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The court's starting point when assessing these covenants is that any contractual term which restricts an employee's activities after their employment is terminated is void as a restraint of trade. However, as the law stands today, employers can enforce covenants that go no further than reasonably necessary to protect a legitimate business interest. In the case of a non-competes, the courts have recognised that other forms of protection, such as confidentiality restrictions and non-solicitation restrictive covenants, are not always sufficient to safeguard an employer's legitimate interests. For example, it may be foreseeable that an employee who carries the employer's confidential business strategy or financial data in their head might use such information in any future employment. A restriction against competing until that information becomes stale is easier to police. As one respondent put it: "key commercial confidential information cannot be policed without a non-compete period. We wouldn't know or it would be too late to know when there had been a breach - which would then result in expensive and time consuming litigation to enforce the business' rights."  Similarly, an individual's influence over customers or suppliers may be so great that the only effective protection is to ensure they cannot go to a competitor for a period.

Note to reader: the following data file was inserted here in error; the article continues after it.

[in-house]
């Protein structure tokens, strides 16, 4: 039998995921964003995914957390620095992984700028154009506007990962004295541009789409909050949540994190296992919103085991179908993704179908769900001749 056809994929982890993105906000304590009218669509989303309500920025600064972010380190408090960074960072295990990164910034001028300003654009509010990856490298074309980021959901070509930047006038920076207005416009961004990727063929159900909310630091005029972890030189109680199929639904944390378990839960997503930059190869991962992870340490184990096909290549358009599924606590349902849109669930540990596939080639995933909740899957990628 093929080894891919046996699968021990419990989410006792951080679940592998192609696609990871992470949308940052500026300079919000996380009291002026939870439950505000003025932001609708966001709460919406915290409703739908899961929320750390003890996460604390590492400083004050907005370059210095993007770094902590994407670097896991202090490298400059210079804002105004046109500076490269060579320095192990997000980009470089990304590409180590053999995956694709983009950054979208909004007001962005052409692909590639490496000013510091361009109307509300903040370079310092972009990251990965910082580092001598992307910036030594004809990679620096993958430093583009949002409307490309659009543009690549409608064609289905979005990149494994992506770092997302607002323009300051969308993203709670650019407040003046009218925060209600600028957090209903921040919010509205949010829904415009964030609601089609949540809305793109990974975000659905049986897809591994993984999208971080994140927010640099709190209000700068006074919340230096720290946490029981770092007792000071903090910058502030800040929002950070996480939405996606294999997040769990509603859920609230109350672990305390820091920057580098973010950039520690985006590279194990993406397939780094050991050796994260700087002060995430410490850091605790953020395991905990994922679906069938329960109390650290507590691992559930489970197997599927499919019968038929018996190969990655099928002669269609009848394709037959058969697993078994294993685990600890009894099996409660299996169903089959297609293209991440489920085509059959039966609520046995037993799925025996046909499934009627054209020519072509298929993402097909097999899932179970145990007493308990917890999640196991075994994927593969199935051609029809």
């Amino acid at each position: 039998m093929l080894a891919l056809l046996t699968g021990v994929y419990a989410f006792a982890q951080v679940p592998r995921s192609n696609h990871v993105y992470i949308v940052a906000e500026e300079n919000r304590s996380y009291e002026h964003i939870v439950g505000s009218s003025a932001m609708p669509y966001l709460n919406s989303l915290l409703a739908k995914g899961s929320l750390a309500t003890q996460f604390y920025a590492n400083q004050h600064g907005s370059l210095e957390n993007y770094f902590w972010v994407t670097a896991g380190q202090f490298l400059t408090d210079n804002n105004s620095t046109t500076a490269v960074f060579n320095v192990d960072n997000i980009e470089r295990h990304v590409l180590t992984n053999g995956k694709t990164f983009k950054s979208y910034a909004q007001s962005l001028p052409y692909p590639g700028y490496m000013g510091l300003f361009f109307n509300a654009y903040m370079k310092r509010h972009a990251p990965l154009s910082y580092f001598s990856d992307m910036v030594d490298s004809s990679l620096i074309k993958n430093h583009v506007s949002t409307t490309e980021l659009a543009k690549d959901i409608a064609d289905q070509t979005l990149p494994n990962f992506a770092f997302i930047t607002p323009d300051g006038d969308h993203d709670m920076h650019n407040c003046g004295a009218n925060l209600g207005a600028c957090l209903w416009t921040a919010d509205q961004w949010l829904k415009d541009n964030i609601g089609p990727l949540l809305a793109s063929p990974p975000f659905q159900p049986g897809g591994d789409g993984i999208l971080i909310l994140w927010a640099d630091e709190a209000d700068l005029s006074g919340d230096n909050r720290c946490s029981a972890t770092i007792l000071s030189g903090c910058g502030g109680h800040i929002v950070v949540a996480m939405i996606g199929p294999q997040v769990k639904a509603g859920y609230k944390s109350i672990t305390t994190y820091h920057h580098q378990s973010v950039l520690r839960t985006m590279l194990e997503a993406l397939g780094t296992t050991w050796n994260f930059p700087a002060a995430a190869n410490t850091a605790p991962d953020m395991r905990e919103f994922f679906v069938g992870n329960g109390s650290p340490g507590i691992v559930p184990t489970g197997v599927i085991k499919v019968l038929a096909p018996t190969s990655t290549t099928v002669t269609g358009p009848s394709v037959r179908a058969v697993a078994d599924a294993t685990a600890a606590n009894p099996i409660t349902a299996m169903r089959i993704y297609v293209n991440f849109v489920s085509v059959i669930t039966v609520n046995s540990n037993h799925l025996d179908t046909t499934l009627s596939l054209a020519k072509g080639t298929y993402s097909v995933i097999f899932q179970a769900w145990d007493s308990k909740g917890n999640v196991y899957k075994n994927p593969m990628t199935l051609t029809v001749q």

A negative impact on business

The resounding message from our survey is that there is no appetite for significant reform amongst our employer clients. Only 27% of our respondents believe they would be able to adequately protect their business interests if the Government introduced a ban on non-competes, and an overwhelming majority believe that a ban on non-compete clauses would have a negative impact on their business. Whilst the Government's intention is to promote innovation and flexibility, the responses echo concerns that it could have the contrary effect of inhibiting growth.

Many of our respondents recognised that it was a two way street: banning non-competes would make hiring new talent easier. As one respondent candidly put it: "It would be easier to hire people from our competition and benefit from their networks of contacts more quickly. It works both ways." However, concern about the inability to protect their business interests from unfair competition far outweighed this for most respondents: "Our competitors would be more likely to obtain access to confidential business information.""Fee earners would be free to go to competitors and damage our valuable business""It would mean that I could no longer have Associates as my business would be too vulnerable if they chose to leave and compete against me, having been introduced to all of my clients."